As the saying goes: everything is bigger in Texas. And coming this weekend, March 8 to 10, there will be a couple of Texas-sized telescopes at the South by Southwest (SXSW) Interactive Festival in Austin. Housed in the mammoth NASA Experience Tent, a wall-sized display will show off Microsoft Research’s WorldWide Telescope (WWT), demonstrating the amazing capabilities of the world’s largest virtual telescope. Outside, on the lawn of the Long Center, there will be a full-scale model of the next generation of the Hubble Telescope, the James Webb Space Telescope (JWST)—a truly impressive piece of engineering that’s the size of a tennis court.
Microsoft Research is partnering with NASA, Northrop Grumman, and the Space Telescope Science Institute to offer a truly interactive exhibit, with University of Texas, Austin, astronomy students on hand to show off details of the JWST model on Microsoft Surface devices. Meanwhile, WWT will provide festival goers with an immersive virtual experience as they fly through the universe and explore the planets and stars. As you may know, the WWT brings together imagery from the world’s best ground and space-based telescopes and combines it with 3-D navigation. It also includes guided tours of interesting places in the sky, created and narrated by astronomers and educators.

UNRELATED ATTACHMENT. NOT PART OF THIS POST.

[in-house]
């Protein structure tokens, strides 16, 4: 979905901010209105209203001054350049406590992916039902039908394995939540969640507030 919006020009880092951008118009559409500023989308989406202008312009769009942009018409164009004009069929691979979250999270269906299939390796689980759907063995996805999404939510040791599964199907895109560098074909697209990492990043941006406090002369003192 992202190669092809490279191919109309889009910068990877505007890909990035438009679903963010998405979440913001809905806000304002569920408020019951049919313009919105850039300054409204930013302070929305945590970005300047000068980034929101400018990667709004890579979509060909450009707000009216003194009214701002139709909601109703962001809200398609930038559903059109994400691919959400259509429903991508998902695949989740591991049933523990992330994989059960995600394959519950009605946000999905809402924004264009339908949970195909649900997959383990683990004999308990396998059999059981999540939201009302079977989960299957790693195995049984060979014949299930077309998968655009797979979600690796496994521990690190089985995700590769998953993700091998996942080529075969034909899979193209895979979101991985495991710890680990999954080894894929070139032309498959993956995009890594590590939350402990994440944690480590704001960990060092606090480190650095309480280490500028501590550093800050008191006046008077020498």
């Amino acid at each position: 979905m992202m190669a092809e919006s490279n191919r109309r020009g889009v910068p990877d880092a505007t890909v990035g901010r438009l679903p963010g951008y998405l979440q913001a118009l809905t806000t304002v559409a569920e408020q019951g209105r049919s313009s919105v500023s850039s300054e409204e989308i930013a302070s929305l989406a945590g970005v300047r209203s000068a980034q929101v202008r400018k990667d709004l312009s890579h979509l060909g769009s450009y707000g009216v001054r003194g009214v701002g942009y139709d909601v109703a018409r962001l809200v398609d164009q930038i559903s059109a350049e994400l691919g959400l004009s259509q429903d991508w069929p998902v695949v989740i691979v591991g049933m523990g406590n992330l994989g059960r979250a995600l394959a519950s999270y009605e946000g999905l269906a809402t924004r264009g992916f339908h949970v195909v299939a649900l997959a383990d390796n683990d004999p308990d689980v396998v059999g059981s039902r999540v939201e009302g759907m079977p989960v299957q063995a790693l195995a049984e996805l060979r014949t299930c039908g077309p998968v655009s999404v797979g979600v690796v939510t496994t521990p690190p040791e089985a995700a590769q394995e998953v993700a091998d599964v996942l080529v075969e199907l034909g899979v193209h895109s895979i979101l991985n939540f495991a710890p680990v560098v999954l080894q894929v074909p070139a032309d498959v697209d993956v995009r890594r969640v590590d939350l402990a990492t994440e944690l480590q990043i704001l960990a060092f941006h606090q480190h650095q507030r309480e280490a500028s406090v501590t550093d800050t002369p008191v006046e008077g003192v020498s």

WorldWide Telescope Experience
In addition to the huge WorldWide Telescope display, Microsoft Perceptive Pixel stations will be accessible, enabling visitors to explore space, Earth, and history—all at their fingertips. By using Microsoft Research ChronoZoom, a candidate for a 2013 SXSW Interactive Award, visitors will be able to explore all of history—from the Big Bang to today—and see connections that cut across disciplines and cultures. Prominent participants at SXSW Interactive will include Microsoft researchers, such as Jonathan Fay, who will deliver daily talks on the WWT and participate in the panel session, “Beyond Hubble: NASA's Next Great Telescope (JWST).”
James Webb Space Telescope
Another of my Microsoft Researcher colleagues, Donald Brinkman, will take part in the “Big Heritage, Big Quilts, and Big Canvases” panel discussion on the use of applications to visualize works of cultural significance. Donald’s panel will feature demos of applications built on Microsoft Pixelsense and Surface devices that provide both scholars and the public with an intimate and interactive experience of cultural touchstones, such as AIDS Memorial Quilt, the largest community-created piece of folk art in the world.
In addition to the schedule of great talks, we will also be using Skype to broadcast live daily from the NASA clean room at Goddard Space Center for audience Q&A.
We look forward to seeing you in Texas for truly unique and interactive experience. —Dan Fay, Director of Earth, Energy, and Environment; Microsoft Research Connections